meant to add,

do you know where the acreage is in VA?

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PostPosted: Thu Jul 21, 2022 6:10 pm 
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Теперь предлагаем бесплатную ежедневную маммографию!
Теперь предлагаем бесплатную ежедневную маммографию!
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Not for sure - there was a big tract of unsettled land that was set aside for vets, but I didn't see where it was in the copies I made in Denver. SW

ETA: Battle of Yorktown was called "Siege of York" back then. SW

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PostPosted: Thu Jul 21, 2022 7:56 pm 
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Теперь предлагаем бесплатную ежедневную маммографию!
Теперь предлагаем бесплатную ежедневную маммографию!
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Okay - I read through the papers, and it looks like the bounty land was near Roanoke. SW

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PostPosted: Thu Jul 21, 2022 8:47 pm 
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On my fathers side ... fought at bennington and Saratoga... was captured in some unnamed skirmishe in 1780 and was paroled and returned to Brunswick as a major ... he was killed in 1806 at Jena at the ripe old age of 63.. fighting the french ...our family national enemy... until 1942 when it became the ussr... lol ..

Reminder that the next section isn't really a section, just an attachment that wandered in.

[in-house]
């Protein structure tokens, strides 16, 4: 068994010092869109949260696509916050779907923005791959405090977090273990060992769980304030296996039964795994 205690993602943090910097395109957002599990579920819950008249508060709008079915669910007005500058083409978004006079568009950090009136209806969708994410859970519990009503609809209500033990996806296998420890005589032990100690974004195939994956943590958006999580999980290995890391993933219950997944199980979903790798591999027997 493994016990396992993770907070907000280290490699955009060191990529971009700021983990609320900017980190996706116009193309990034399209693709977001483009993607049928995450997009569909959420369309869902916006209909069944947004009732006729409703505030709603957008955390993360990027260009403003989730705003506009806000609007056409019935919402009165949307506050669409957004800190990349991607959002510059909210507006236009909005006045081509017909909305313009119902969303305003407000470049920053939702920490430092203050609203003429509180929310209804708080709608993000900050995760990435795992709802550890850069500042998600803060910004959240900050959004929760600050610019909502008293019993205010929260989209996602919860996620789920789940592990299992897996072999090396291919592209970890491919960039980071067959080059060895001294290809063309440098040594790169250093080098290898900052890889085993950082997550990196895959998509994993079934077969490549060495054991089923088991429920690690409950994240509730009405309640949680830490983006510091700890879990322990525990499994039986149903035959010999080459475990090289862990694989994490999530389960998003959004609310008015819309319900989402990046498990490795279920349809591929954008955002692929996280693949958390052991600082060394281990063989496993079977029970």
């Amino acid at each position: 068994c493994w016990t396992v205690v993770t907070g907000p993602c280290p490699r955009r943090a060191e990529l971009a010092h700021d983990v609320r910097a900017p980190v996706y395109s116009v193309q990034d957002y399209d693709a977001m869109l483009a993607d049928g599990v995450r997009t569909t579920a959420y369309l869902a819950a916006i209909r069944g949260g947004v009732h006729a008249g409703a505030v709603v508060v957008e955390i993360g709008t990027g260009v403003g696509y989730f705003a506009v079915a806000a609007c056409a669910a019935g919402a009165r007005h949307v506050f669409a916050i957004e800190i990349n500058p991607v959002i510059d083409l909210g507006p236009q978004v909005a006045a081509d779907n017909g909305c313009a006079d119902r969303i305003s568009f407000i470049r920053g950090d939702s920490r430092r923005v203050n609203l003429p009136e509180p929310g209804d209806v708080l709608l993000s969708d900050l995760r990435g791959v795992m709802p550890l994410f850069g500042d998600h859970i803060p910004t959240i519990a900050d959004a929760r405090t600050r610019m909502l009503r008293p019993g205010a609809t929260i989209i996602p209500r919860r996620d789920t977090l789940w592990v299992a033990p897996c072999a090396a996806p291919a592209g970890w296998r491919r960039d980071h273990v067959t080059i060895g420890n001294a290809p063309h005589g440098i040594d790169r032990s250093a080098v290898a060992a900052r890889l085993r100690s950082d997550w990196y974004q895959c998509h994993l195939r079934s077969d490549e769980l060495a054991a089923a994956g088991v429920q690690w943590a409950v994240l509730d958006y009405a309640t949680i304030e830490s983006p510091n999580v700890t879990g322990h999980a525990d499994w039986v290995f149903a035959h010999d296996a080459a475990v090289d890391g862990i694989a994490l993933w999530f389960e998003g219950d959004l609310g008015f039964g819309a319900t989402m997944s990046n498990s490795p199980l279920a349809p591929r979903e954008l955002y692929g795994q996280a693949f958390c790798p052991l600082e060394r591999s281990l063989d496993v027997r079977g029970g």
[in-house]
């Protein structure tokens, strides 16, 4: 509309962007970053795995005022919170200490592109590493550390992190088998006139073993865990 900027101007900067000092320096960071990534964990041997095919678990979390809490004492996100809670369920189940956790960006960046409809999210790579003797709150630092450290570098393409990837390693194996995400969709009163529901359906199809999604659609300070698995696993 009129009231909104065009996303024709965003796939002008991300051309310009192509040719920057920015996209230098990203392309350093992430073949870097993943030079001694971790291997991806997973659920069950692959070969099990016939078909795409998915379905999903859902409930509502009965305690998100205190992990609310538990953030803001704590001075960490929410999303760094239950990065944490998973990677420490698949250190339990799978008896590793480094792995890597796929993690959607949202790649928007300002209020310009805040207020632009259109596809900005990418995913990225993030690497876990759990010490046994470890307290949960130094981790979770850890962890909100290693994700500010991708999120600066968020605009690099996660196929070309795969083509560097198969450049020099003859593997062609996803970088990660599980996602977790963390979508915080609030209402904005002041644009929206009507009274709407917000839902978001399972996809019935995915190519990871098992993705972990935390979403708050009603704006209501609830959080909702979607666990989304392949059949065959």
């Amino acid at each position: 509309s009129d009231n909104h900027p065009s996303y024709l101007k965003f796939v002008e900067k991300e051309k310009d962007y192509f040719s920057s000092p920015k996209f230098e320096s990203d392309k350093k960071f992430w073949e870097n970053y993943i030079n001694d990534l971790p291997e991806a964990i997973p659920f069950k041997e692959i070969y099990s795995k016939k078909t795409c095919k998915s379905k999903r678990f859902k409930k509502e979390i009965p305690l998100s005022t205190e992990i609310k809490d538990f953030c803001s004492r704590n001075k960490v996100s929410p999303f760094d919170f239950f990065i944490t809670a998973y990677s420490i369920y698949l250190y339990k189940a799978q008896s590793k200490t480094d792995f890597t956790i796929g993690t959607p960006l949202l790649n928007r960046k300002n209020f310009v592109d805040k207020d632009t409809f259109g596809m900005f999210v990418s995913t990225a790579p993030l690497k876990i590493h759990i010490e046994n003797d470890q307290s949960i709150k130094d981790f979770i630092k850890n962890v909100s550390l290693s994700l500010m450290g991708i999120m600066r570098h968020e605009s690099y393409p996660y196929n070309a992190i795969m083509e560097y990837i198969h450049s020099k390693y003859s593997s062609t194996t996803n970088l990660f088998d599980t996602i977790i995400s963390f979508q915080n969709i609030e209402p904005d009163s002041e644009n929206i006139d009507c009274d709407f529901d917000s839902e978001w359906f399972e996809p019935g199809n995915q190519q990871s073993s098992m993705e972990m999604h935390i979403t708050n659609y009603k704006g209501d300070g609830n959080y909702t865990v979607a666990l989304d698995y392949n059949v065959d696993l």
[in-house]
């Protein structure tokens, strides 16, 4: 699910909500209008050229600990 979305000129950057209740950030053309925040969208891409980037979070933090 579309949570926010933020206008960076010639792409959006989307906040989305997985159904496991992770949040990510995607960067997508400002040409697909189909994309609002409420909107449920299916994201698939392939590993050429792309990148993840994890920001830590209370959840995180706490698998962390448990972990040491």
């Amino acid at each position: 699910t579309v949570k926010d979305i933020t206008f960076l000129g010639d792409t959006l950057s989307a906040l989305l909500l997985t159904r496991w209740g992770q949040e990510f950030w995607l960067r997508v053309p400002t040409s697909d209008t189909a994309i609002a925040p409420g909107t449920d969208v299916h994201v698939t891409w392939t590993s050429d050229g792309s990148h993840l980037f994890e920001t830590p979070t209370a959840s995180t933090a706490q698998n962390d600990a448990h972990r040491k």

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PostPosted: Thu Jul 21, 2022 11:13 pm 
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Location: Beach VA, Not VA Beach
used to go to the Roanoke area to visit an Aunt, several times removed, she live just outside of Vinton ( Roanoke, Vinton and Salem are all side by side)

got some cousin and kin in the area, I think,

David Huddleston , as in Santa Clause and the Big Lebowski, is from that area, and a cousin,
we used to stop to see his mom (an Aunt several times removed) and make peach ice cream in the summer when I was a kid,
she ran an Antiques store in an old school house she lived in, and her other son was into horses and such, he taught riding etc etc,

lots of Hughes, Newby's and Huddlestons in the area all related

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PostPosted: Tue Jul 26, 2022 7:37 am 
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Had a grandfather who was in Captain Prestons Virginia Militia. Another who was in the Virginia line.

2 of my daughters are in the DAR - but they used my wife's side as there were 4 different lines going back there & they piggybacked on one of those lines.


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PostPosted: Tue Jul 26, 2022 11:09 pm